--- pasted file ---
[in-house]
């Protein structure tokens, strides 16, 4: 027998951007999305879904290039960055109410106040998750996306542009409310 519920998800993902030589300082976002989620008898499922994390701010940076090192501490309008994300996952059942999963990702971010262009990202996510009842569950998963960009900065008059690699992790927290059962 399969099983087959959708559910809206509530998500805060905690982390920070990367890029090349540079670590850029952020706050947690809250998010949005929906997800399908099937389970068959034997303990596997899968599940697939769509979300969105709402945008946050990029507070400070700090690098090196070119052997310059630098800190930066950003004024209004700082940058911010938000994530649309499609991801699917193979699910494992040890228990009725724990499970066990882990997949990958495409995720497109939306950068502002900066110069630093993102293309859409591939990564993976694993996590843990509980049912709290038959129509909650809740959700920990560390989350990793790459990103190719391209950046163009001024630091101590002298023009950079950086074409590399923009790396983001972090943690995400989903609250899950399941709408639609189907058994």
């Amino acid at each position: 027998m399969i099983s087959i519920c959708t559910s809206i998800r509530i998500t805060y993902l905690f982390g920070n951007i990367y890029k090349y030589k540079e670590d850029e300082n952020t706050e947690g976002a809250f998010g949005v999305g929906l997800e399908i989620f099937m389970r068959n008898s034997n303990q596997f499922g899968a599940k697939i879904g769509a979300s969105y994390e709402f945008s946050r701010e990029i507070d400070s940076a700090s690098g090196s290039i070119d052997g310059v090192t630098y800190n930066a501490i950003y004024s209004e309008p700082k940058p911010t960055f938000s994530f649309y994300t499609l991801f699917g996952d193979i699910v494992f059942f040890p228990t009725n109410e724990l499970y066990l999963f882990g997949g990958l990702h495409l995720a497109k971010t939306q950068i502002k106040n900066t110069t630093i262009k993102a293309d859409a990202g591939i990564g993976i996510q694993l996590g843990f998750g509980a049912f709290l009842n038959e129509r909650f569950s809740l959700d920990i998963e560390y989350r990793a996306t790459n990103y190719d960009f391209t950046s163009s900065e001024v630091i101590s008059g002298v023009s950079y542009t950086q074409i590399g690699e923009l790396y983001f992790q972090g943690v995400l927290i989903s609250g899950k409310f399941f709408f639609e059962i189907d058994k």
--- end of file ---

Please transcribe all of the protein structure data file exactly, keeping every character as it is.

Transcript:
[in-house]
């Protein structure tokens, strides 16, 4: 027998951007999305879904290039960055109410106040998750996306542009409310 519920998800993902030589300082976002989620008898499922994390701010940076090192501490309008994300996952059942999963990702971010262009990202996510009842569950998963960009900065008059690699992790927290059962 399969099983087959959708559910809206509530998500805060905690982390920070990367890029090349540079670590850029952020706050947690809250998010949005929906997800399908099937389970068959034997303990596997899968599940697939769509979300969105709402945008946050990029507070400070700090690098090196070119052997310059630098800190930066950003004024209004700082940058911010938000994530649309499609991801699917193979699910494992040890228990009725724990499970066990882990997949990958495409995720497109939306950068502002900066110069630093993102293309859409591939990564993976694993996590843990509980049912709290038959129509909650809740959700920990560390989350990793790459990103190719391209950046163009001024630091101590002298023009950079950086074409590399923009790396983001972090943690995400989903609250899950399941709408639609189907058994």
């Amino acid at each position: 027998m399969i099983s087959i519920c959708t559910s809206i998800r509530i998500t805060y993902l905690f982390g920070n951007i990367y890029k090349y030589k540079e670590d850029e300082n952020t706050e947690g976002a809250f998010g949005v999305g929906l997800e399908i989620f099937m389970r068959n008898s034997n303990q596997f499922g899968a599940k697939i879904g769509a979300s969105y994390e709402f945008s946050r701010e990029i507070d400070s940076a700090s690098g090196s290039i070119d052997g310059v090192t630098y800190n930066a501490i950003y004024s209004e309008p700082k940058p911010t960055f938000s994530f649309y994300t499609l991801f699917g996952d193979i699910v494992f059942f040890p228990t009725n109410e724990l499970y066990l999963f882990g997949g990958l990702h495409l995720a497109k971010t939306q950068i502002k106040n900066t110069t630093i262009k993102a293309d859409a990202g591939i990564g993976i996510q694993l996590g843990f998750g509980a049912f709290l009842n038959e129509r909650f569950s809740l959700d920990i998963e560390y989350r990793a996306t790459n990103y190719d960009f391209t950046s163009s900065e001024v630091i101590s008059g002298v023009s950079y542009t950086q074409i590399g690699e923009l790396y983001f992790q972090g943690v995400l927290i989903s609250g899950k409310f399941f709408f639609e059962i189907d058994k």